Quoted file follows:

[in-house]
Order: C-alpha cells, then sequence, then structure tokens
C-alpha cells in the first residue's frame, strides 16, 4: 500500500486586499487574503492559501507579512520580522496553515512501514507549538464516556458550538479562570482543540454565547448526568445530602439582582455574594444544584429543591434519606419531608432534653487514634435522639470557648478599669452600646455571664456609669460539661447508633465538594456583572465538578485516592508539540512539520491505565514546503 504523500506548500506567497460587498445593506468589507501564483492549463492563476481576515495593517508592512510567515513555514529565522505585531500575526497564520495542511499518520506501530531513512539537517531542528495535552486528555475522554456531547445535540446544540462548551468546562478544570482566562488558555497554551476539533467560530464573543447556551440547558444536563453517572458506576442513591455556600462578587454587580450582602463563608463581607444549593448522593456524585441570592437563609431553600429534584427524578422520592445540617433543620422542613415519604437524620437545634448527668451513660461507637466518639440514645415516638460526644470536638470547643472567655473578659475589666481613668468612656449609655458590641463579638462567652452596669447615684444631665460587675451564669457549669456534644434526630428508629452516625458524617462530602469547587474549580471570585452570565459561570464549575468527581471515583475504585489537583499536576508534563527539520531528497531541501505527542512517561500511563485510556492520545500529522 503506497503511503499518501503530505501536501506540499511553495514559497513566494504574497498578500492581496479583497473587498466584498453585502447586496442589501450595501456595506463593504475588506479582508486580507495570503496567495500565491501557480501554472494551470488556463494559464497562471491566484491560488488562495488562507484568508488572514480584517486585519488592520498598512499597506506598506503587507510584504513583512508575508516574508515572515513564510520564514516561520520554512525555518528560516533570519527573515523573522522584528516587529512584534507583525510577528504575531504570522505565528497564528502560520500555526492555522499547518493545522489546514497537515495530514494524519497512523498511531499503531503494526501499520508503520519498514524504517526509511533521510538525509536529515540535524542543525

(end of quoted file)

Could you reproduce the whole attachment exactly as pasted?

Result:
[in-house]
Order: C-alpha cells, then sequence, then structure tokens
C-alpha cells in the first residue's frame, strides 16, 4: 500500500486586499487574503492559501507579512520580522496553515512501514507549538464516556458550538479562570482543540454565547448526568445530602439582582455574594444544584429543591434519606419531608432534653487514634435522639470557648478599669452600646455571664456609669460539661447508633465538594456583572465538578485516592508539540512539520491505565514546503 504523500506548500506567497460587498445593506468589507501564483492549463492563476481576515495593517508592512510567515513555514529565522505585531500575526497564520495542511499518520506501530531513512539537517531542528495535552486528555475522554456531547445535540446544540462548551468546562478544570482566562488558555497554551476539533467560530464573543447556551440547558444536563453517572458506576442513591455556600462578587454587580450582602463563608463581607444549593448522593456524585441570592437563609431553600429534584427524578422520592445540617433543620422542613415519604437524620437545634448527668451513660461507637466518639440514645415516638460526644470536638470547643472567655473578659475589666481613668468612656449609655458590641463579638462567652452596669447615684444631665460587675451564669457549669456534644434526630428508629452516625458524617462530602469547587474549580471570585452570565459561570464549575468527581471515583475504585489537583499536576508534563527539520531528497531541501505527542512517561500511563485510556492520545500529522 503506497503511503499518501503530505501536501506540499511553495514559497513566494504574497498578500492581496479583497473587498466584498453585502447586496442589501450595501456595506463593504475588506479582508486580507495570503496567495500565491501557480501554472494551470488556463494559464497562471491566484491560488488562495488562507484568508488572514480584517486585519488592520498598512499597506506598506503587507510584504513583512508575508516574508515572515513564510520564514516561520520554512525555518528560516533570519527573515523573522522584528516587529512584534507583525510577528504575531504570522505565528497564528502560520500555526492555522499547518493545522489546514497537515495530514494524519497512523498511531499503531503494526501499520508503520519498514524504517526509511533521510538525509536529515540535524542543525